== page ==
Wednesday, 17 June 2020
Lost All Reason And Belonging
A month ago JC, The Vinyl Villain, posted some songs from the first flush of Ian McCulloch's post- Bunnymen solo career, a single from late summer of 1989. It's here, a comprehensive post about Faith And Healing, Candleland and it's B-sides. I was about to post something very similar so pushed my post back a bit and then re-wrote it. I have a lot of affection for Candleland, an album that JC notes sold fairly well and got good reviews but came and went very quickly. Tastes were changing quickly in the autumn of 1989, in the world of guitar bands very quickly indeed, and at the ripe old age of thirty Ian was looking like one of yesterday's men.
Candleland stands up as a decent collection of Ian McCulloch songs, some have a late days Bunnymen feel, not least in his voice and the lyrics. The single Faith And Healing is a particular favourite, sounding as it does like Mac fronting late 80s New Order. It's nothing groundbreaking, nothing out of the groove he was in by that point, it's just pushes my buttons (in a good way). The flow of words and themes remind me of The Game re-worked for '89.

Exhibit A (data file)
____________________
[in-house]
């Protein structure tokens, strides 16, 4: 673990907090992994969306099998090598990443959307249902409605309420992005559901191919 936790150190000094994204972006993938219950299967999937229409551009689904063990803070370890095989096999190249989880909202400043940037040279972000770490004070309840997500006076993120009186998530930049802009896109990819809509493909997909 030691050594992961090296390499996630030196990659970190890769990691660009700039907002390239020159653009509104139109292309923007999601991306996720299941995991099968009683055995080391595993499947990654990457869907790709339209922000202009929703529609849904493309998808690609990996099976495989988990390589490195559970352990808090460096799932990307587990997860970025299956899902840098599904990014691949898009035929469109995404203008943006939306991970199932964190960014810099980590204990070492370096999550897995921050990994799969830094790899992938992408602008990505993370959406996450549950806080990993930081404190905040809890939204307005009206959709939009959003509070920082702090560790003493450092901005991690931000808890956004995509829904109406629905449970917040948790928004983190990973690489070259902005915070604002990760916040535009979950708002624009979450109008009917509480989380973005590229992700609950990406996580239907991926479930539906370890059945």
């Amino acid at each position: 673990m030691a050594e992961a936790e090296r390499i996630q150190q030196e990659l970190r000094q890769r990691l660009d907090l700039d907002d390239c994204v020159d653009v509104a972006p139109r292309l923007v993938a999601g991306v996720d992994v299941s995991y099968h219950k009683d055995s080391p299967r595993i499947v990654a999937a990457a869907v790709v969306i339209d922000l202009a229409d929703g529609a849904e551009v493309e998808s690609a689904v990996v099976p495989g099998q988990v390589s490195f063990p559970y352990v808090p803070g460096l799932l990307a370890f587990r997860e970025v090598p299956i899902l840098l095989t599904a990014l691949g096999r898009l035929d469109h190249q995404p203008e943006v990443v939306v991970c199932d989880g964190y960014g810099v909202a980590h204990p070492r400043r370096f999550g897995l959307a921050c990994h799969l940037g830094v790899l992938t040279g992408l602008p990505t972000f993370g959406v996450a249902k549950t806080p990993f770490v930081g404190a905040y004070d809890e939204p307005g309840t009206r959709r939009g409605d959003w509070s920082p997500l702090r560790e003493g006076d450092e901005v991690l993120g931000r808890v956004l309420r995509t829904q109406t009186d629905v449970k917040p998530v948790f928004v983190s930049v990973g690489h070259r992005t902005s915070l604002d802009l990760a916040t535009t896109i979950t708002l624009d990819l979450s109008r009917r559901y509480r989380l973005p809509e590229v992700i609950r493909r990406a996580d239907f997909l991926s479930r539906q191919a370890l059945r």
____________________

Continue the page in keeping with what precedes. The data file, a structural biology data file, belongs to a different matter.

Faith And Healing
Ian did a Peel Session in December 1989 with his new band, The Prodigal Sons. The session version is very different from the album one, the New Order synths and bass sound removed and the fuzz guitars turned up, sounding alive and tuned in. The whole session is much rawer, rehearsal room stuff rather than the more smoothed out sound of the Candleland album and thirty one years later these versions sound fairly fresh.
Faith And Healing (Peel Session)
The Flickering Wall (Peel Session)
Damnation (Peel Session)
Candleland (Peel Session)
The 12" release of Faith And Healing came with several remixes. This one, The Carpenter's Son Mix (by Mark Saunders), is a typical late 80s remix- extended with the guitars and bass separated and moved around.
Faith And Healing (The Carpenter's Son Mix)